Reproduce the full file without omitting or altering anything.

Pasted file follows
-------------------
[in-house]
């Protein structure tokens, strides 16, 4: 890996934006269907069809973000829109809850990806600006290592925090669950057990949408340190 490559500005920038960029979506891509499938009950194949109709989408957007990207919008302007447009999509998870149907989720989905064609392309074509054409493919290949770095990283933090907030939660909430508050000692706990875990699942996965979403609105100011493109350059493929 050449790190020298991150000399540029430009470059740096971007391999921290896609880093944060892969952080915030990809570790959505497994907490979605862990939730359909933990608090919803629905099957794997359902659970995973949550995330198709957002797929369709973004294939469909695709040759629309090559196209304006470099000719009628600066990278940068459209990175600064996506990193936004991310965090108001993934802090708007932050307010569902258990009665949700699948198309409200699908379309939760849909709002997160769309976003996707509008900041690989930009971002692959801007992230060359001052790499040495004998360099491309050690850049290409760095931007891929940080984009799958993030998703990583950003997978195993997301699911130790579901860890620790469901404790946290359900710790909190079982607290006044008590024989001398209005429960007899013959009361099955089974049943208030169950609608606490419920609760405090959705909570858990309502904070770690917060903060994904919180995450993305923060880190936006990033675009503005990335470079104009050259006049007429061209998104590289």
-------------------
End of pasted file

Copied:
[in-house]
């Protein structure tokens, strides 16, 4: 890996934006269907069809973000829109809850990806600006290592925090669950057990949408340190 490559500005920038960029979506891509499938009950194949109709989408957007990207919008302007447009999509998870149907989720989905064609392309074509054409493919290949770095990283933090907030939660909430508050000692706990875990699942996965979403609105100011493109350059493929 050449790190020298991150000399540029430009470059740096971007391999921290896609880093944060892969952080915030990809570790959505497994907490979605862990939730359909933990608090919803629905099957794997359902659970995973949550995330198709957002797929369709973004294939469909695709040759629309090559196209304006470099000719009628600066990278940068459209990175600064996506990193936004991310965090108001993934802090708007932050307010569902258990009665949700699948198309409200699908379309939760849909709002997160769309976003996707509008900041690989930009971002692959801007992230060359001052790499040495004998360099491309050690850049290409760095931007891929940080984009799958993030998703990583950003997978195993997301699911130790579901860890620790469901404790946290359900710790909190079982607290006044008590024989001398209005429960007899013959009361099955089974049943208030169950609608606490419920609760405090959705909570858990309502904070770690917060903060994904919180995450993305923060880190936006990033675009503005990335470079104009050259006049007429061209998104590289």